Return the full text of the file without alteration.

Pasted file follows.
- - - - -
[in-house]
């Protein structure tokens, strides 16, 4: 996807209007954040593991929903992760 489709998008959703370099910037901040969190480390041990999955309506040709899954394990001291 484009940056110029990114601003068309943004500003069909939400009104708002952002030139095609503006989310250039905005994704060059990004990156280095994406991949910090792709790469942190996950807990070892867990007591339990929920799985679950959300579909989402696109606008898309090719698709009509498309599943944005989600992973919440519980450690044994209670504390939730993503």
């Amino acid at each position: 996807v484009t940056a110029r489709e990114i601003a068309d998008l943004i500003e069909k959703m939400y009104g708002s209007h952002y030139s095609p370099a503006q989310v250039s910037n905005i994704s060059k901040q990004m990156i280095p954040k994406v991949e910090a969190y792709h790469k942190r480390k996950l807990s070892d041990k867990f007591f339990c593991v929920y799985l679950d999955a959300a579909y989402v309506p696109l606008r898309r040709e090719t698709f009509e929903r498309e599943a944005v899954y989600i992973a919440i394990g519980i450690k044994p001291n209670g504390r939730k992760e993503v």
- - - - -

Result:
[in-house]
């Protein structure tokens, strides 16, 4: 996807209007954040593991929903992760 489709998008959703370099910037901040969190480390041990999955309506040709899954394990001291 484009940056110029990114601003068309943004500003069909939400009104708002952002030139095609503006989310250039905005994704060059990004990156280095994406991949910090792709790469942190996950807990070892867990007591339990929920799985679950959300579909989402696109606008898309090719698709009509498309599943944005989600992973919440519980450690044994209670504390939730993503």
């Amino acid at each position: 996807v484009t940056a110029r489709e990114i601003a068309d998008l943004i500003e069909k959703m939400y009104g708002s209007h952002y030139s095609p370099a503006q989310v250039s910037n905005i994704s060059k901040q990004m990156i280095p954040k994406v991949e910090a969190y792709h790469k942190r480390k996950l807990s070892d041990k867990f007591f339990c593991v929920y799985l679950d999955a959300a579909y989402v309506p696109l606008r898309r040709e090719t698709f009509e929903r498309e599943a944005v899954y989600i992973a919440i394990g519980i450690k044994p001291n209670g504390r939730k992760e993503v």